State reveals it pays 332 former politicians lifetime pensions amounting to €8.7 million a year

It is the latest hot topic simply because it reveals a rogues gallery of former public servants who receive handsome monthly payments from the Portuguese State despite all kinds of controversy.

Perhaps the worst case is that of alleged murderer and former PSD MP Duarte Lima.

Already condemned to 10-years jail for his part in the Homeland fraud trial, Lima continues to evade a prison cell – and Brazilian Justice, which claims it has cast-iron proof of his involvement in the murder of a defenceless elderly woman – while collecting a regular monthly pay cheque of €2,289.10.

Then there is former prime minister José Sócrates. While he put a stop to the “lifetime pensions” that his role model Mário Soares introduced in 1985, he managed to ensure he got a slice of the action.

Under suspicion of fraud and corruption on an apparently massive scale, Sócrates enjoys a lifetime allowance amounting to €2,372.

As leader writers have explained, the best-paid lifetime pensions are 13 times larger than the country’s average wage (€883), and these have been paid out since as far back as 1998 to the last governors of Macau.

Carlos Melancia, for example, has no reason for concern that his name translates as Charles Watermelon, as he has €9,727 per month with which to console himself.

Rocha Vieira, too, enjoys “more than €13,000” per month since 2000, writes Correio da Manhã, while the Algarve’s former mayor of Faro and Tavira, though in receipt of a criminal record now for bending planning rules, is entitled to a monthly payout of €1,317,81.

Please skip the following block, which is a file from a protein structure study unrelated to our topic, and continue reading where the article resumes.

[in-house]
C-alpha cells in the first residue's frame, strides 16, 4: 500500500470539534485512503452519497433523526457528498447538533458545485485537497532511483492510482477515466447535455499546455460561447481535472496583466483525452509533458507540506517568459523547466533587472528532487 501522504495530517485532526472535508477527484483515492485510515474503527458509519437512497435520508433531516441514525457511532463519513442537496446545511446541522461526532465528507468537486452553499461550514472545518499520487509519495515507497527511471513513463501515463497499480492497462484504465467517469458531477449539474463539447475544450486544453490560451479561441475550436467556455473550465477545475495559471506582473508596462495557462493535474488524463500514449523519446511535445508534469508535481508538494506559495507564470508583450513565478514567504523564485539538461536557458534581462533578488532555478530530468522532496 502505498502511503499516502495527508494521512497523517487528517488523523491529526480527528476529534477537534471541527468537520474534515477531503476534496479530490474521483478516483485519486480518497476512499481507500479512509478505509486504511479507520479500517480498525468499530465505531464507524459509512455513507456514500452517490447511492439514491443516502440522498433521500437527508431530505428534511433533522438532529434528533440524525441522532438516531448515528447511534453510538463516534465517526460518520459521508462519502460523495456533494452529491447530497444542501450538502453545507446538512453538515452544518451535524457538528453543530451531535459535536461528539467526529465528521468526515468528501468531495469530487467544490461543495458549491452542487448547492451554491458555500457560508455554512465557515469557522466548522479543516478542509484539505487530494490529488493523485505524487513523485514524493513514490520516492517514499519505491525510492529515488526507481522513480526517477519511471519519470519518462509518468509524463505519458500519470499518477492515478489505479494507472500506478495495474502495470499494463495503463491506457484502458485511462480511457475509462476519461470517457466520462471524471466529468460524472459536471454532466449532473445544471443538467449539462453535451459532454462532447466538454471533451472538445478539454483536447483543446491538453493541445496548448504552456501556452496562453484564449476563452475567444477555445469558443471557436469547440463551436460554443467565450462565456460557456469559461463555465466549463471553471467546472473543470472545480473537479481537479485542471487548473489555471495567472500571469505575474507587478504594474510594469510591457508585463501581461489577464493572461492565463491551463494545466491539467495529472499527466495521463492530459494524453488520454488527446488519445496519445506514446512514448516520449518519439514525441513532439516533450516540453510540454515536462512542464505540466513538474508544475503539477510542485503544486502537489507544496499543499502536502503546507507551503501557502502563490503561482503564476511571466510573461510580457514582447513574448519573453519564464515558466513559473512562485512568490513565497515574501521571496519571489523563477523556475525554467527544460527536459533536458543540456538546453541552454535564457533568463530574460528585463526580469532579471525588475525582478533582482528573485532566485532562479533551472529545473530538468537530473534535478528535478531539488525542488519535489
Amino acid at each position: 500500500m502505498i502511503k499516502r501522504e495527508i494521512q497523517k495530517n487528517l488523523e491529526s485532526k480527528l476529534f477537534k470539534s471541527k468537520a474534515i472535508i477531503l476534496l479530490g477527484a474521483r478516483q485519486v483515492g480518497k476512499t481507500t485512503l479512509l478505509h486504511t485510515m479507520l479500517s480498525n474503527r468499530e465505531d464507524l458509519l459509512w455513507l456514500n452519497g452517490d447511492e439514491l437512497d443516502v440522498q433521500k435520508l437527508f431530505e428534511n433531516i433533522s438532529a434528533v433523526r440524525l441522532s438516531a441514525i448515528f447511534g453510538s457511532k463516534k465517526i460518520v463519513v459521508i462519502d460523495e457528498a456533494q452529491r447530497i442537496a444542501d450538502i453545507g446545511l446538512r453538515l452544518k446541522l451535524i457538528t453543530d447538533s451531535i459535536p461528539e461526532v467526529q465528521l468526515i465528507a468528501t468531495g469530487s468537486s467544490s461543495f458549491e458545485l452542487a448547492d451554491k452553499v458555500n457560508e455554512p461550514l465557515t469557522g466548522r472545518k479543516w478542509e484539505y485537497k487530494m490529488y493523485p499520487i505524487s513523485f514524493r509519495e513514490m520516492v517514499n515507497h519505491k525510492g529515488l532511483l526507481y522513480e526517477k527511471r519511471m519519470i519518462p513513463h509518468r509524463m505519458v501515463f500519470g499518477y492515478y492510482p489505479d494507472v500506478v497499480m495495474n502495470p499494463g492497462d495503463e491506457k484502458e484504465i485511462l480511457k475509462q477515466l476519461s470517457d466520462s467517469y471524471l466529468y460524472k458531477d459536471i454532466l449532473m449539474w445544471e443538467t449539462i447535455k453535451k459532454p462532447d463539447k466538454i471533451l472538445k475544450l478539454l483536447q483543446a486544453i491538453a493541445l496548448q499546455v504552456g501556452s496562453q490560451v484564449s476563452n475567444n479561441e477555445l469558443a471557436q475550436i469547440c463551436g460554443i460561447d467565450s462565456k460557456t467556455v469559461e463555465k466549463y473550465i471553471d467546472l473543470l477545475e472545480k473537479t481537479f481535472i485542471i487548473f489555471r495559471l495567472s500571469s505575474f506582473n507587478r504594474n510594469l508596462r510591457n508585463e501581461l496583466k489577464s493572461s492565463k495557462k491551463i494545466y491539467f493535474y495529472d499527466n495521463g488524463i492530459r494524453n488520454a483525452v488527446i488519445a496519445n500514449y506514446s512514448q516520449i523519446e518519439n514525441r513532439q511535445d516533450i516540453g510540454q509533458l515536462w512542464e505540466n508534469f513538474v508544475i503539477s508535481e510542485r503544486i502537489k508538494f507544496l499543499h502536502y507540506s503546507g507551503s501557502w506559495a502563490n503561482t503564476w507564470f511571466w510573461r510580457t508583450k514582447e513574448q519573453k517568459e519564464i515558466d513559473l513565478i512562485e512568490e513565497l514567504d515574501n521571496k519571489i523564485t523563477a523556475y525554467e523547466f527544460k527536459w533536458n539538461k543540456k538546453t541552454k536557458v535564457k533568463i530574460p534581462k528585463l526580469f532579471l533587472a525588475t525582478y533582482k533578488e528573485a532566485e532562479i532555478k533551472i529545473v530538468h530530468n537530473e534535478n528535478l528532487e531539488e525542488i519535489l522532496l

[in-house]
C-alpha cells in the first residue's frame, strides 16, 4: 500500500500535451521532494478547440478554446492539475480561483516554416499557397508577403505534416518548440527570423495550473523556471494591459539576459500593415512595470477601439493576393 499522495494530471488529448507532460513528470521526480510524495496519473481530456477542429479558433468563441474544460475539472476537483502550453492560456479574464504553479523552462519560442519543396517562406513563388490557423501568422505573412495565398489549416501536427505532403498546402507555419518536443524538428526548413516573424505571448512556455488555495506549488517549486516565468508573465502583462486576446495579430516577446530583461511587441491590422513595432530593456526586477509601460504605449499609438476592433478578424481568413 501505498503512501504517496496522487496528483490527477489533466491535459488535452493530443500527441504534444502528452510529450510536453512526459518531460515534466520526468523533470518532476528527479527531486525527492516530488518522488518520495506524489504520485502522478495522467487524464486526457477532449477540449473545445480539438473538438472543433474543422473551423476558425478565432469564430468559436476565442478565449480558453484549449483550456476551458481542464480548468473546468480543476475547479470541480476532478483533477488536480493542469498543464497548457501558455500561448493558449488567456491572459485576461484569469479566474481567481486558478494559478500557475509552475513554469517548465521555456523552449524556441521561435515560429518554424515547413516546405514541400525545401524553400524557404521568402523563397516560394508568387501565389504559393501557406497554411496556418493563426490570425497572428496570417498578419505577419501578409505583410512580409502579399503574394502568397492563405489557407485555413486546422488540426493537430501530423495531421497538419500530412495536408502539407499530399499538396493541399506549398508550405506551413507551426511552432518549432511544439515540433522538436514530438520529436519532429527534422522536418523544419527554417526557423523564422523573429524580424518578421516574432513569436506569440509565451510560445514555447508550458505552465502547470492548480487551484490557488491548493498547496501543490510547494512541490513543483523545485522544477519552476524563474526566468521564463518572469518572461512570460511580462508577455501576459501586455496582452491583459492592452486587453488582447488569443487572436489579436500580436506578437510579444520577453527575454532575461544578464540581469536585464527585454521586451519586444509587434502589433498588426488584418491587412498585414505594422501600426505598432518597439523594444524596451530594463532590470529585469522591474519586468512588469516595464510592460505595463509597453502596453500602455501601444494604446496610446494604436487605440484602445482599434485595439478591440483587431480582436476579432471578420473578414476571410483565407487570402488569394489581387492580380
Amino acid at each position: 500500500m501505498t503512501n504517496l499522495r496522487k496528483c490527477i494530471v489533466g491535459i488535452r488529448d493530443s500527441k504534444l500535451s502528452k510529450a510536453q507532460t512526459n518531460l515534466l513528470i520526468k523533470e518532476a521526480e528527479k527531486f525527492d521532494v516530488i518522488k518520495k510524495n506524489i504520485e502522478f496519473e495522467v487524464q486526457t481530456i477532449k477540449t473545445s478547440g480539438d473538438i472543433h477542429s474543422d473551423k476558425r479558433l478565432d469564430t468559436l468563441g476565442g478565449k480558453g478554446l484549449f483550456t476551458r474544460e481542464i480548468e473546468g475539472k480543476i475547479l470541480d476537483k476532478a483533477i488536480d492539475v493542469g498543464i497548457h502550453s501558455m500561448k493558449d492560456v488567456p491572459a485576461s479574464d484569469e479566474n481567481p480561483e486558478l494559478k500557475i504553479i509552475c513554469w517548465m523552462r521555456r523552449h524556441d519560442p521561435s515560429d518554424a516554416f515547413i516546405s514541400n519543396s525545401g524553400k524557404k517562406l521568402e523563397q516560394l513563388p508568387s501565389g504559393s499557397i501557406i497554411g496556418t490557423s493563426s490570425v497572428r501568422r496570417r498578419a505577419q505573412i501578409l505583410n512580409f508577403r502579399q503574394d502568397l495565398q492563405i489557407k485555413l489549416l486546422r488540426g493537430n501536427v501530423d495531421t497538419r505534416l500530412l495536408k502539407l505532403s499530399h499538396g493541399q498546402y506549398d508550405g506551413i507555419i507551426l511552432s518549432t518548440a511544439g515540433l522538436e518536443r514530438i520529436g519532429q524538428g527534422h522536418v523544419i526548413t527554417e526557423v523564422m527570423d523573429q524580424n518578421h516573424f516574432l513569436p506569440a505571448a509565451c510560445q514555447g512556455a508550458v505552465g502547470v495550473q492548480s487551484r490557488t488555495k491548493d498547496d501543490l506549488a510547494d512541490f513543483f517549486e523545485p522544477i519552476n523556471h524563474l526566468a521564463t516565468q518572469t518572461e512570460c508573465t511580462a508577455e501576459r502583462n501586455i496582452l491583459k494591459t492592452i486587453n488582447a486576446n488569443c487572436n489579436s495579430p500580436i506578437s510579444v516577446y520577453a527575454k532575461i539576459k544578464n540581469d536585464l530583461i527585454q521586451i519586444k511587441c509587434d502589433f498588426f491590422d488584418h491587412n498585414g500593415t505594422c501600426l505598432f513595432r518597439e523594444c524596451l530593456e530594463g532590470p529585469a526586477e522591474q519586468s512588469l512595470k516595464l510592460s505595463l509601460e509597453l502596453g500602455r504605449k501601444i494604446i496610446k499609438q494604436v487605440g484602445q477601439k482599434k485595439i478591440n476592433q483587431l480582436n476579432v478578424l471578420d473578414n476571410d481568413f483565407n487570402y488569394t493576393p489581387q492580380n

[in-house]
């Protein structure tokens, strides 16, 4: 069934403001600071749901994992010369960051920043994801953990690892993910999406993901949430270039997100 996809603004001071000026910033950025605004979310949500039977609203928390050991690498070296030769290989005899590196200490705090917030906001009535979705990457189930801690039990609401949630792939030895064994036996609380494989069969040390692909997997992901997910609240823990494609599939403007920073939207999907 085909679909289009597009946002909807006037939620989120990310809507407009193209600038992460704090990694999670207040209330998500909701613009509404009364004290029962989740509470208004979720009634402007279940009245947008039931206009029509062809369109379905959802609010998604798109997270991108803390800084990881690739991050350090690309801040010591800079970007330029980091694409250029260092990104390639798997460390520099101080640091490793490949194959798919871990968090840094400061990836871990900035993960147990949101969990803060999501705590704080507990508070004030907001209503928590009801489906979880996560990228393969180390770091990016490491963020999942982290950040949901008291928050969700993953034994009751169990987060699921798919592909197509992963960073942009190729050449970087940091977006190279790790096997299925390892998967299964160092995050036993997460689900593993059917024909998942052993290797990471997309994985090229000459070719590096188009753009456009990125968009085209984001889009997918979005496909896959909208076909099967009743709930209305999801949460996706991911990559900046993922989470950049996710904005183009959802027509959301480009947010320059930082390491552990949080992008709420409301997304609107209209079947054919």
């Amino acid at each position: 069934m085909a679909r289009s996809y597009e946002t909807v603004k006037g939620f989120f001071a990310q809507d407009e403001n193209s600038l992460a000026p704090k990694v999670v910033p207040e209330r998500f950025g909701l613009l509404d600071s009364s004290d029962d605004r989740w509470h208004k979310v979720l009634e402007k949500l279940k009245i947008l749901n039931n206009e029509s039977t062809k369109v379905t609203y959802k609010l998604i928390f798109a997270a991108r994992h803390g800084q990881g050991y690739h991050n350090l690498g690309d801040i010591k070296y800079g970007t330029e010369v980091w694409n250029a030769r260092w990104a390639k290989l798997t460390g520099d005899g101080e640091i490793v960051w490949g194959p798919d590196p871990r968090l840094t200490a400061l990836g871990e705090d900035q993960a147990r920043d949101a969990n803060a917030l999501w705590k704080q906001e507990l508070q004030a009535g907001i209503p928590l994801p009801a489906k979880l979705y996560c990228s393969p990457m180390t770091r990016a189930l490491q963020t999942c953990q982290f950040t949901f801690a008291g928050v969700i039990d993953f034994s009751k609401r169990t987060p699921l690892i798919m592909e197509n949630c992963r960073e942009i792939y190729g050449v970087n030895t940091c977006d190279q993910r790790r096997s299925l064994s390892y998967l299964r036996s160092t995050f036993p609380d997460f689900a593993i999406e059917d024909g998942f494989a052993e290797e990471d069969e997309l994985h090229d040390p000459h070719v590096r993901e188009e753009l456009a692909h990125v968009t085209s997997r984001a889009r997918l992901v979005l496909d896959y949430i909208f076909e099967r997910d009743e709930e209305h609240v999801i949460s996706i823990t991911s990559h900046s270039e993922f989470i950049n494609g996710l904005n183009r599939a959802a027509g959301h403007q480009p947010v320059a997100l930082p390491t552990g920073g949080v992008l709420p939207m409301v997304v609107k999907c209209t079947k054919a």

The brouhaha that has followed CM’s attempts to see these figures up close and in detail promises to reverberate through the corridors of power for weeks to come, particularly as pundits have unearthed a story from 2013 when President Marcelo was a mere television commentator and was advocating “large cuts in lifetime pensions” before any kind of austerity measures were applied to regular pensions.

He also queried the “incomprehensible subsidies” claimed by the country’s Constitutional Court judges.

But as many are now pointing out, in his new role as Head of State, Marcelo may not feel quite the same way as he did three years ago.

Needless to say, a public petition calling for an end, once and for all, for these inflationary payments to former public servants that were never at any point in their political careers short of a bob or two is doing the rounds on the Petição Publica site ( and has already gathered over 21,500 signatures.